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April is National Frog Month in Southern Arizona

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When people think of reptiles in Southern Arizona they usually think of the big and impressive: rattle snakes, Gila Monsters and desert tortoises. If people think of frogs at all they think of monsoon season and the eruption of toads from the ground like giant green seedlings and the sounds of goats screaming which is what the Colorado River Toad mating 'song' sounds like.

But Southern Arizona has frogs too. Frogs differ from toads in several ways. Toads prefer a drier climate and can live dormant underground during the long months (or in some cases, years) of drouth that usually reflect their preferred habitat. Toads walk more than hop, and almost all contain a poison bearing gland behind the eyes.

Frogs are leaner, more streamlined, with damp bodies and an ability to leap. They prefer perennial water sources and a wetter habitat.

Unfortunately, in Southern Arizona the most likely frog species seen is the invasive bullfrog. This big green fellow was accidentally introduced and has spread to many perennial ponds in Southern Arizona. They are voracious predators and have played a large part in driving many Sonoran Desert frogs to the brink of extinction. Efforts are underway to reintroduce native frog species to perennial catchment ponds (called stock ponds) after exterminating resident bullfrog populations.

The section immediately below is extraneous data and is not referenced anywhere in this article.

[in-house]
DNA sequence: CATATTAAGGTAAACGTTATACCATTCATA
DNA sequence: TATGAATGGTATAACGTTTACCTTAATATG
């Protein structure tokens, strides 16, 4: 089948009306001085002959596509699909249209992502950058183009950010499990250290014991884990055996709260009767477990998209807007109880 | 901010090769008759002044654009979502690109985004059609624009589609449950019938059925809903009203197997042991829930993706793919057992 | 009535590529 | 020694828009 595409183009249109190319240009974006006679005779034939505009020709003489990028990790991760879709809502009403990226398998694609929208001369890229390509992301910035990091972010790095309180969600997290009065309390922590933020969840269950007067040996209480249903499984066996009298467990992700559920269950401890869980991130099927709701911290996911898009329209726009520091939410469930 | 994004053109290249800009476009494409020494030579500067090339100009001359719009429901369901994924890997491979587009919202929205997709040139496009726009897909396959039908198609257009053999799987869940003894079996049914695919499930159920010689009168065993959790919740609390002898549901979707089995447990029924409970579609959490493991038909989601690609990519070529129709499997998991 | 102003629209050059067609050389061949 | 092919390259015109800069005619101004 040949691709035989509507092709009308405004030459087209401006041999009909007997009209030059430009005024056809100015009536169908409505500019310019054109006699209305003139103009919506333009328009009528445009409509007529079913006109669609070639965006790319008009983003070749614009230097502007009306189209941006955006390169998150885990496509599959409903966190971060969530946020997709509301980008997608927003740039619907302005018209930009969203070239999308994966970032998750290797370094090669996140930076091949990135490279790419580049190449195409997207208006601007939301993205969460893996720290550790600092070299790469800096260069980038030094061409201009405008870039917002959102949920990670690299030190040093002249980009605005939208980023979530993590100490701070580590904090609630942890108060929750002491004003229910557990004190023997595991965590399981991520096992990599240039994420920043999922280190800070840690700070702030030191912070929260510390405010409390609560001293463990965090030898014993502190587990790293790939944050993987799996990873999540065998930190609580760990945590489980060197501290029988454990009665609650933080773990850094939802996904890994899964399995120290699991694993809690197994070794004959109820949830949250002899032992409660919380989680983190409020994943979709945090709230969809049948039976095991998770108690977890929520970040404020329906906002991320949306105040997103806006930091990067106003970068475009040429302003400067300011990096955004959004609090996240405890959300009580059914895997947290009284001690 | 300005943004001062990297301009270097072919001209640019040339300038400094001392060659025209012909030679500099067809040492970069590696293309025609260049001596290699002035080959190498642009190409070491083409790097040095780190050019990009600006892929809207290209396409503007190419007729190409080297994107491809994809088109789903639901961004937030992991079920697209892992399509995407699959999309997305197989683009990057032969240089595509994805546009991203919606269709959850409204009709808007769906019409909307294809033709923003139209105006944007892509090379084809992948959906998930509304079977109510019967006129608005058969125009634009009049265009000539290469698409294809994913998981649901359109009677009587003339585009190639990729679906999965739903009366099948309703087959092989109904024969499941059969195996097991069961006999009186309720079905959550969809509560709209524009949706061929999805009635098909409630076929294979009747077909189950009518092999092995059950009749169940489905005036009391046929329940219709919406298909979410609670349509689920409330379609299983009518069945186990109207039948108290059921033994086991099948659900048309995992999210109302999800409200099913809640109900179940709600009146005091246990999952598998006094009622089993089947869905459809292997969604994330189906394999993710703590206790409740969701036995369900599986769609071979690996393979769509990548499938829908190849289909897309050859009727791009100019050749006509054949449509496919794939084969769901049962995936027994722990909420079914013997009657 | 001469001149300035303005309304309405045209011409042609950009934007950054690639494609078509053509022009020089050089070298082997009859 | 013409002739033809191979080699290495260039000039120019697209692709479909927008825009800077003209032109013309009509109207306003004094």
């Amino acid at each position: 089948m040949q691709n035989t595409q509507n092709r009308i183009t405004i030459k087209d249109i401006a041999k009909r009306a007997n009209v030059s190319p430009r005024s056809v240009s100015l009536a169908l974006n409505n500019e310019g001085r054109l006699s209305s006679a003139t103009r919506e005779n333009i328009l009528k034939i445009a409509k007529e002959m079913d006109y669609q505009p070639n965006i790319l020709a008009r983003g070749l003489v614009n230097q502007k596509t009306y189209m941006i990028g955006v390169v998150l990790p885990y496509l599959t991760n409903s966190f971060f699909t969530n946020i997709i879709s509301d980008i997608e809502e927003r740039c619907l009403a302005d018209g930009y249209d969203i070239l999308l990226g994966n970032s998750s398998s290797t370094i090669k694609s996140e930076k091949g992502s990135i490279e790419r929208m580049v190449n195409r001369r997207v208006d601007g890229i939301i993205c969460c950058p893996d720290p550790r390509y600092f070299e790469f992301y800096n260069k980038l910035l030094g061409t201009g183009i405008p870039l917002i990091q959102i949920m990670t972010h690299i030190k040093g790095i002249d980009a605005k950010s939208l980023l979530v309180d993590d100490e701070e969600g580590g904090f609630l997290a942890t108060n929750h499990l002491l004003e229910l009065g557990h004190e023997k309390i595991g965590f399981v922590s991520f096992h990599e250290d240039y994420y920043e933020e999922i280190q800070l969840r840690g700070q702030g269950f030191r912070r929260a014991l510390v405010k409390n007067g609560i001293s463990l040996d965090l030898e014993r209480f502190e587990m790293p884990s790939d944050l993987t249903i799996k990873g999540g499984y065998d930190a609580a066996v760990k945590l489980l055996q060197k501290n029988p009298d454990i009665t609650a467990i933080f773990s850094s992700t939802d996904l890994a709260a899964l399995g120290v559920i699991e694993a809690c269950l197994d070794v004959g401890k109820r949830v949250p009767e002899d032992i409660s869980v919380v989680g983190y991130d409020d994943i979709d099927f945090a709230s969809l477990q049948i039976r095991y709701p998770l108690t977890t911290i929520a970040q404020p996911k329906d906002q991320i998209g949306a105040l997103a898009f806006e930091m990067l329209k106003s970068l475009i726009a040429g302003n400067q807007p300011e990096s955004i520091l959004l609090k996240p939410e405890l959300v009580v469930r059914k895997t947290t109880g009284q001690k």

The Sky Island Alliance has been instrumental in bullfrog removal and reintroduction of the endangered native leopard frog to Southern Arizona. In addition to the leopard frog, Southern Arizona is home to 13 species of frogs.

Frogs, unlike toads, are not reliant on monsoon storms to become active. They tend to live near reliable water sources year-round, and so as long as the days are warm enough, frogs will be active. Many of the frogs encountered in the Sonoran Desert are tiny, so watch your step! They are often as small as your fingernail. They can also blend in well with their background, and since much of their habitat is rock and gravel, do not if they appear more toad-like than what people have come to see as frog like.

Frogs, like most reptiles can be difficult to identify. Fr identification purposes, take a snapshot of your find and then look for its picture on the internet. Frog colors can vary widely based of location and habitat.

Take this month to appreciate these little understood and rarely seen animals in their native landscape. Take a hike to a perennial water source and sit in the sun and if you're lucky you may see a tiny frog clinging almost invisibly to the granite by your feet.

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